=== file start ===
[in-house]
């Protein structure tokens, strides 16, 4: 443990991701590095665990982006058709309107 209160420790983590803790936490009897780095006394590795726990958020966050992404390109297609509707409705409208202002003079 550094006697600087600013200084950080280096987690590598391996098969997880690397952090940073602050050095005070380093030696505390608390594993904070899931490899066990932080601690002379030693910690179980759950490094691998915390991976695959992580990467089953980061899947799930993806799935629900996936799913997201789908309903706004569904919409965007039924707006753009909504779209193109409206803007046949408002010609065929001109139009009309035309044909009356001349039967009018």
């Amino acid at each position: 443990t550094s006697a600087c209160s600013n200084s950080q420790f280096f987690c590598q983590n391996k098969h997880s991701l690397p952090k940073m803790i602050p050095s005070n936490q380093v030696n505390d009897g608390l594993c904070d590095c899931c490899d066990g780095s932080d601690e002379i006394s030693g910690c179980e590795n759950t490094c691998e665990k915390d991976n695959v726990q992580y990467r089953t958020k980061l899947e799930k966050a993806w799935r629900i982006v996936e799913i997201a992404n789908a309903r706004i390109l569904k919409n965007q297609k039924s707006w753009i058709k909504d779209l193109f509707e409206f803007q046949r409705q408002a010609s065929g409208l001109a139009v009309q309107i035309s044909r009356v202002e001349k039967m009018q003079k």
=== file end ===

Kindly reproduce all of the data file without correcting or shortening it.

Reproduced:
[in-house]
């Protein structure tokens, strides 16, 4: 443990991701590095665990982006058709309107 209160420790983590803790936490009897780095006394590795726990958020966050992404390109297609509707409705409208202002003079 550094006697600087600013200084950080280096987690590598391996098969997880690397952090940073602050050095005070380093030696505390608390594993904070899931490899066990932080601690002379030693910690179980759950490094691998915390991976695959992580990467089953980061899947799930993806799935629900996936799913997201789908309903706004569904919409965007039924707006753009909504779209193109409206803007046949408002010609065929001109139009009309035309044909009356001349039967009018």
């Amino acid at each position: 443990t550094s006697a600087c209160s600013n200084s950080q420790f280096f987690c590598q983590n391996k098969h997880s991701l690397p952090k940073m803790i602050p050095s005070n936490q380093v030696n505390d009897g608390l594993c904070d590095c899931c490899d066990g780095s932080d601690e002379i006394s030693g910690c179980e590795n759950t490094c691998e665990k915390d991976n695959v726990q992580y990467r089953t958020k980061l899947e799930k966050a993806w799935r629900i982006v996936e799913i997201a992404n789908a309903r706004i390109l569904k919409n965007q297609k039924s707006w753009i058709k909504d779209l193109f509707e409206f803007q046949r409705q408002a010609s065929g409208l001109a139009v009309q309107i035309s044909r009356v202002e001349k039967m009018q003079k």